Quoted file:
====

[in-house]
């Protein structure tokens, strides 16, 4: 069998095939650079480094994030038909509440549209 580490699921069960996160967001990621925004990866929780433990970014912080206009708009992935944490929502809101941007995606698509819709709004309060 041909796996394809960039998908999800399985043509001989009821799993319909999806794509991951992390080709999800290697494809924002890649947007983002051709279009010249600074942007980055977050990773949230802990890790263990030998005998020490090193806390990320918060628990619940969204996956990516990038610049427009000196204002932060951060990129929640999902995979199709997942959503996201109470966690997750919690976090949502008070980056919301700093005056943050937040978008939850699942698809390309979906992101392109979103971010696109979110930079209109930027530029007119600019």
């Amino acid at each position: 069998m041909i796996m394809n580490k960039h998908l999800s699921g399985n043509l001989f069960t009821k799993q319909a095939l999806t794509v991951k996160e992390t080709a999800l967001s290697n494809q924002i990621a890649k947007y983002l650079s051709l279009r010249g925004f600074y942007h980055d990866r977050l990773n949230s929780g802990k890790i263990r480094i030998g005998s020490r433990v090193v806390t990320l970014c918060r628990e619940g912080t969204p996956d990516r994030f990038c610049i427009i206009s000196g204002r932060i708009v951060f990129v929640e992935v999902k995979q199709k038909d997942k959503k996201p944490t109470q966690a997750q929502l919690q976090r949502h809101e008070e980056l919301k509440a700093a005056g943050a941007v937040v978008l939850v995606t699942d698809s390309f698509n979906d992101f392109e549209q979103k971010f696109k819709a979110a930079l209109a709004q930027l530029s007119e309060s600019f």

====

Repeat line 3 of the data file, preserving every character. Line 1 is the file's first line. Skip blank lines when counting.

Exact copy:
């Amino acid at each position: 069998m041909i796996m394809n580490k960039h998908l999800s699921g399985n043509l001989f069960t009821k799993q319909a095939l999806t794509v991951k996160e992390t080709a999800l967001s290697n494809q924002i990621a890649k947007y983002l650079s051709l279009r010249g925004f600074y942007h980055d990866r977050l990773n949230s929780g802990k890790i263990r480094i030998g005998s020490r433990v090193v806390t990320l970014c918060r628990e619940g912080t969204p996956d990516r994030f990038c610049i427009i206009s000196g204002r932060i708009v951060f990129v929640e992935v999902k995979q199709k038909d997942k959503k996201p944490t109470q966690a997750q929502l919690q976090r949502h809101e008070e980056l919301k509440a700093a005056g943050a941007v937040v978008l939850v995606t699942d698809s390309f698509n979906d992101f392109e549209q979103k971010f696109k819709a979110a930079l209109a709004q930027l530029s007119e309060s600019f």